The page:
Remembering the Home Run That Helped Heal New York


In the days following Sept. 11, 2001, New Yorkers were left with loved ones to mourn, injuries to heal from and rubble to sweep away.

There was an understandable aura of gloom, fear and shock at the realization that terrorists motivated by an ideology of pure hate could be evil enough to murder nearly 3,000 innocent men, women and children.

But the last thing on anyone’s mind was sports.

Now, at the time, baseball and football were the only two major professional sports being played.

Then-NFL Commissioner Paul Tagliabue quickly canceled the upcoming weekend’s slate of games, while then-MLB Commissioner Bud Selig postponed all contests in his league for a week.

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Put simply, it was a time for mourning in the wake of a devastating national tragedy, not a time for cheering on sports teams.

But of course, eventually life would have to go on.

Part of the healing process in the wake of any tragedy — including 9/11 — is going back to your everyday life.

You never forget the lives that were lost, but by getting back into your ordinary routine, you regain a sense of normalcy, even in extraordinary times.

A week after 9/11, baseball resumed. Still, many fans weren’t sure how to respond.

Americans — and especially New Yorkers — were presented with a sort of dilemma: Was it right to be entertained by a baseball game and cheer on your favorite team while you, your family, your friends and your neighbors were still in mourning?

This situation was perhaps most evident on Sept. 21, 2001, when the Mets hosted the Atlanta Braves. Not only was this the first game at Shea Stadium since 9/11, it was also the first professional sporting event to be played in New York City since the attacks.

Before the game, the victims and heroes of the 9/11 attacks were recognized, and the game was played amid chants of “U.S.A!”

The home team trailed 2-1 until the bottom of the eighth inning, when superstar catcher Mike Piazza came up to bat.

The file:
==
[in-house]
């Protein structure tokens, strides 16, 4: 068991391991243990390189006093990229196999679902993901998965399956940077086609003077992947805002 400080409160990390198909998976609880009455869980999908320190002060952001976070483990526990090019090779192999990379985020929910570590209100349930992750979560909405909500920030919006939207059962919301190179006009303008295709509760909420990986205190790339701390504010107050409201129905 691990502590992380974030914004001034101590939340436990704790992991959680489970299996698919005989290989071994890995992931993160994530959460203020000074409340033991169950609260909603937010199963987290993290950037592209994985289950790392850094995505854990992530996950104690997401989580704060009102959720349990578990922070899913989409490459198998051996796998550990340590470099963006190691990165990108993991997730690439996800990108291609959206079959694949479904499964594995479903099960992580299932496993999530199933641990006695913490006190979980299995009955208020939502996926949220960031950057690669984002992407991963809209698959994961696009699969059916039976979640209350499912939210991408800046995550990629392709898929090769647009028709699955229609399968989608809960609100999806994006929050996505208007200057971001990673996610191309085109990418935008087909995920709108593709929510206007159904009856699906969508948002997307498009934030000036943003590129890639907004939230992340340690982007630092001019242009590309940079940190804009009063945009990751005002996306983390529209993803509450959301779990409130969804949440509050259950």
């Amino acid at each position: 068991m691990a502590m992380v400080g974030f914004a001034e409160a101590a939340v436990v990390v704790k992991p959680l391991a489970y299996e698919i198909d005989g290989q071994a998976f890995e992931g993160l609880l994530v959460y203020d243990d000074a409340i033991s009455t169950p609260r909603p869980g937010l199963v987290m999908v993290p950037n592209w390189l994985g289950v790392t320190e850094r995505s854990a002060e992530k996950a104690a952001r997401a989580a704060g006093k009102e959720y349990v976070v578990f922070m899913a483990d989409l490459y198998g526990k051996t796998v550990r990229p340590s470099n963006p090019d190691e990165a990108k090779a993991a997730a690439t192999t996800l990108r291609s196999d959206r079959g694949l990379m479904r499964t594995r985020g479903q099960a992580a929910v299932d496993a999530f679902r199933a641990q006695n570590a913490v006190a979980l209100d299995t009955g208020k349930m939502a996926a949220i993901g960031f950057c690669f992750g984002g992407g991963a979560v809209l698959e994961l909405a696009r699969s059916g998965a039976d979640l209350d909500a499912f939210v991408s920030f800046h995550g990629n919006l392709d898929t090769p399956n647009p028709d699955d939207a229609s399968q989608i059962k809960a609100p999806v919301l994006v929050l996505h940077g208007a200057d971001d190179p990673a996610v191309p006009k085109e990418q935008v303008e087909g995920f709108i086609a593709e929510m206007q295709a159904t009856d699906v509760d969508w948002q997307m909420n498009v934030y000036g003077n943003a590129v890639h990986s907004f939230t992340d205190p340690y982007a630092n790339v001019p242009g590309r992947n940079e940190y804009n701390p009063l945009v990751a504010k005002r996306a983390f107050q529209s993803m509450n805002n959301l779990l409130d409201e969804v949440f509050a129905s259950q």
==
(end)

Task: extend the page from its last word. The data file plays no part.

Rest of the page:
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He crushed a booming two-run home run to left-center field, sending the Shea Stadium crowd into an absolute frenzy.

It was a huge moment, not because of baseball (the Mets won the game but missed the playoffs that year), but because of what it meant to New Yorkers. It gave them something to cheer about, only 10 days after the city had experienced an almost apocalyptic scene.

“Anyone who saw it will be happy, anyone who didn’t see it will be told about it,” then-Mets manager Bobby Valentine told reporters after the game, according to SNY.

Nobody could bring back the people whose lives were claimed, but they could finally have something to be glad about, if only for a little while.

“It told the rest of the country and the rest of the world what New York is about,” Piazza said of his home run. “I’m just so happy I was able to come through in that situation and give people something to cheer about. That’s what they came out here for, to be diverted a little from their losses and their sorrow.”

“This isn’t life and death, this is baseball.”

Piazza hit 427 home runs over his 16-year major league career, but perhaps none was as important as the one he hit that night.

In fact, he talked about it 15 years later during his Hall of Fame induction ceremony in 2016. And while Pizza’s home run may have helped New York heal, he knew who deserved the real credit for their response to 9/11.

“To witness the darkest evil of the human heart,” Piazza said, per USA Today, “and witness that as it tore many loved ones from their families, will forever be burned in my soul. But from tragedy and sorrow came bravery, love, compassion, character, and eventual healing.”

“Many of you give me praise for the home run on the first game back, but true praise belongs to police, firefighters and first responders, who knew that they were going to die, but went forward anyway,” he added.

“Jesus said there is no greater love than to lay down one’s life for his friends. I consider it an honor and privilege to have witnessed that love. Your families and those left behind are always in my prayers. I pray we never forget their sacrifice and work to always defeat such evil.”

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Joe Setyon was a deputy managing editor for The Western Journal who had spent his entire professional career in editing and reporting. He previously worked in Washington, D.C., as an assistant editor/reporter for Reason magazine.
Joe Setyon was deputy managing editor for The Western Journal with several years of copy editing and reporting experience. He graduated with a degree in communication studies from Grove City College, where he served as managing editor of the student-run newspaper. Joe previously worked as an assistant editor/reporter for Reason magazine, a libertarian publication in Washington, D.C., where he covered politics and wrote about government waste and abuse.
Brooklyn, New York
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